The Controlled Chaos of Madeline Hollander
Madeline Hollander is several weeks into her quarantine when she calls from her home in Los Angeles. “Everyone’s daily routines and choreographies have been suspended for months,” she tells me. Her days have been slow and shapeless, the very opposite of a dancer’s planned steps. And now with the protests and curfews sweeping the city—along with the rest of the nation—the question on many minds is, “How do we mobilize effectively while respecting these new rules of conduct?” It’s a tricky question that Hollander’s art productions have been trying to answer for years.
The 34-year-old artist has built a remarkable career on plumbing the patterns and rhythms of the urban landscape, often blending classical dance routines with the unruly disruptions of city life and technology. Earlier this year, at a show in New York, she salvaged hundreds of headlights and taillights from junkyards, mounted them on the gallery walls, and synced them to blink with the actual braking patterns of cars at a nearby intersection. “So much of what is now eerie in the last piece,” she says, “was really just about the choreography of slowing and stopping.”
Hollander, who was classically trained by the Balanchine muse Yvonne Mounsey, hadn’t set out to leave her first passion of ballet to pursue art. But in 2012, she was dancing in an international tour of Swan Lake when she broke her foot during a performance. She decided to head to New York for school and use her dance background to create an entirely new interdisciplinary practice. One early project involved dancers walking on top of rotating cement mixers. Another featured them making fresh tracks in the sand as they danced behind a Zamboni on New York’s Rockaway Beach. (Hollander is also skilled at turning inanimate objects into de facto dancers. For Urs Fischer’s wildly popular 2018 show Play, she choreographed the office chairs that spun around the empty white gallery space.) With all of this experimental, out-of-the-box thinking, it’s no surprise that Hollywood eventually came knocking. Hollander has worked as a choreographer and “movement consultant” for several big-budget films, including orchestrating the trippy, scissor-fighting pas de deux at the end of Jordan Peele’s 2019 film, Us. She has also teamed up with Christopher Nolan for his action-thriller Tenet and again with Peele on Nia DaCosta’s upcoming Candyman sequel.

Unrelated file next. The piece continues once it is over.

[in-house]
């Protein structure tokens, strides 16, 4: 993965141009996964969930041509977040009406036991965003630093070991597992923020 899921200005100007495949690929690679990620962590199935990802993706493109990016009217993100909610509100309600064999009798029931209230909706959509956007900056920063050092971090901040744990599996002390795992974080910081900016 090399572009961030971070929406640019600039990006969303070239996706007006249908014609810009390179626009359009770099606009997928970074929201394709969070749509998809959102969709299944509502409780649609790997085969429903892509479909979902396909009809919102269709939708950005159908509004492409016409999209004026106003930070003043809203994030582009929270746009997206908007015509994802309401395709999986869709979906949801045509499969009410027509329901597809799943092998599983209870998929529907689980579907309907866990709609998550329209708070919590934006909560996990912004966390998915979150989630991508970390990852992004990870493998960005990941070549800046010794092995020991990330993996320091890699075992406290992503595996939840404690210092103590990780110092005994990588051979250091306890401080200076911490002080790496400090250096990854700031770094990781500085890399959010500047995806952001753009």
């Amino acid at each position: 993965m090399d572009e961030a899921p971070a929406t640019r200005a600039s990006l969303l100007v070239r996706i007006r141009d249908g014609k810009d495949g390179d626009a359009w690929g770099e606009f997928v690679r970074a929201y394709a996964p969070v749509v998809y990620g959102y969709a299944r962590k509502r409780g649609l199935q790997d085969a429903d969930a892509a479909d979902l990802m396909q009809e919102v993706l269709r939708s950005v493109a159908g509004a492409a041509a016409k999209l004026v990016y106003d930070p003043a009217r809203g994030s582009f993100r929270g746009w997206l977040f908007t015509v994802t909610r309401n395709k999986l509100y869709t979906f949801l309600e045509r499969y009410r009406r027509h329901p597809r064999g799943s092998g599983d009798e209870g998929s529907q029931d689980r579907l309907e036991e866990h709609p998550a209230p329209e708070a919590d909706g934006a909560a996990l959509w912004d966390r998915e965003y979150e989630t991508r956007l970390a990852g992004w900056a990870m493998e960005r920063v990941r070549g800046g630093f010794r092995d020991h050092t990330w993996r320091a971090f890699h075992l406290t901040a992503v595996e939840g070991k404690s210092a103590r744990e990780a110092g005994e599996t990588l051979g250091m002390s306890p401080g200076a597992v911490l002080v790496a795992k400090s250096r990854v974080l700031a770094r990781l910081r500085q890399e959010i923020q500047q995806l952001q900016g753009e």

When the art world fully opens up again, Hollander will be busy. She’s slated to present a selection of lockdown-friendly digital performances for New York’s The Shed, scheduled for winter 2021. In the spring, she will stage an immersive solo exhibition featuring research, drawings, and film at the Whitney Museum of American Art. She created an infrared video for the show that tracks the rapid emergence of silent crickets over their chirping rivals on the Hawaiian island of Kauai. It seems as if the world is finally catching on to the dangers, beauties, and paradoxes of the social interactions that Hollander so eloquently explores. Take, for instance, her 2018 work “New Max,” which involved a network of dancers, sensor thermometers, air-conditioning units, and high-voltage lighting. Once the dancers’ bodies heated up the room to a set temperature, the air-conditioners turned on to cool it down, the lights went off, and the dancers rested, only to repeat the cycle again and again. “It seems pretty clear that humans have been heating up the world to try and keep up with our pace of greed and capitalism,” she says. “This shutdown period feels like we have hit that max where we are being forced to ‘freeze’—to let things cool down, even temporarily, before we start up again.” But Hollander doesn’t see stasis as the answer. “It’s time to harness all this energy with intention, to re-choreograph how we allocate funding, and to communicate about race.”
Hair: Kazuto Shimoura using Bumble and Bumble.
Makeup: Yui Ishibashi using Mac Cosmetics.
Photography assistant:Chris Smith
Fashion assistant: Nick Gonzales